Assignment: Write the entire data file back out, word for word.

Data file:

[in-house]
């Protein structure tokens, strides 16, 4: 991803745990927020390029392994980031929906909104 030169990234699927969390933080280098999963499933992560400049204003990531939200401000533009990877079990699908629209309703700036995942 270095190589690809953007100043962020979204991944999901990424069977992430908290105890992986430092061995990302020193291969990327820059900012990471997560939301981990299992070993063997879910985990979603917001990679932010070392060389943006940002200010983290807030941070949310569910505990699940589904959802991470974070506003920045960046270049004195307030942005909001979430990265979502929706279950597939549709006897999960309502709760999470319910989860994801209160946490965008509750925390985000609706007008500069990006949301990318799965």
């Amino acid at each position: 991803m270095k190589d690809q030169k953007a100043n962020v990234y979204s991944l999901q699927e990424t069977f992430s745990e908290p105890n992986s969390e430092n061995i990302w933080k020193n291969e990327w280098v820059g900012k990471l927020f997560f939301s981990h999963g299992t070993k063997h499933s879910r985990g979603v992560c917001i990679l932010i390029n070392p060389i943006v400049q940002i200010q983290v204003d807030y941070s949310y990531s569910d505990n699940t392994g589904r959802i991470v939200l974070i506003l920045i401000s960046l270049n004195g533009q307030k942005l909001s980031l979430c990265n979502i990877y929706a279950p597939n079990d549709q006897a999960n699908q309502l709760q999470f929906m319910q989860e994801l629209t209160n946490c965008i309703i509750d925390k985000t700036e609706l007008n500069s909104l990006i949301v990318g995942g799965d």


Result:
[in-house]
């Protein structure tokens, strides 16, 4: 991803745990927020390029392994980031929906909104 030169990234699927969390933080280098999963499933992560400049204003990531939200401000533009990877079990699908629209309703700036995942 270095190589690809953007100043962020979204991944999901990424069977992430908290105890992986430092061995990302020193291969990327820059900012990471997560939301981990299992070993063997879910985990979603917001990679932010070392060389943006940002200010983290807030941070949310569910505990699940589904959802991470974070506003920045960046270049004195307030942005909001979430990265979502929706279950597939549709006897999960309502709760999470319910989860994801209160946490965008509750925390985000609706007008500069990006949301990318799965």
């Amino acid at each position: 991803m270095k190589d690809q030169k953007a100043n962020v990234y979204s991944l999901q699927e990424t069977f992430s745990e908290p105890n992986s969390e430092n061995i990302w933080k020193n291969e990327w280098v820059g900012k990471l927020f997560f939301s981990h999963g299992t070993k063997h499933s879910r985990g979603v992560c917001i990679l932010i390029n070392p060389i943006v400049q940002i200010q983290v204003d807030y941070s949310y990531s569910d505990n699940t392994g589904r959802i991470v939200l974070i506003l920045i401000s960046l270049n004195g533009q307030k942005l909001s980031l979430c990265n979502i990877y929706a279950p597939n079990d549709q006897a999960n699908q309502l709760q999470f929906m319910q989860e994801l629209t209160n946490c965008i309703i509750d925390k985000t700036e609706l007008n500069s909104l990006i949301v990318g995942g799965d």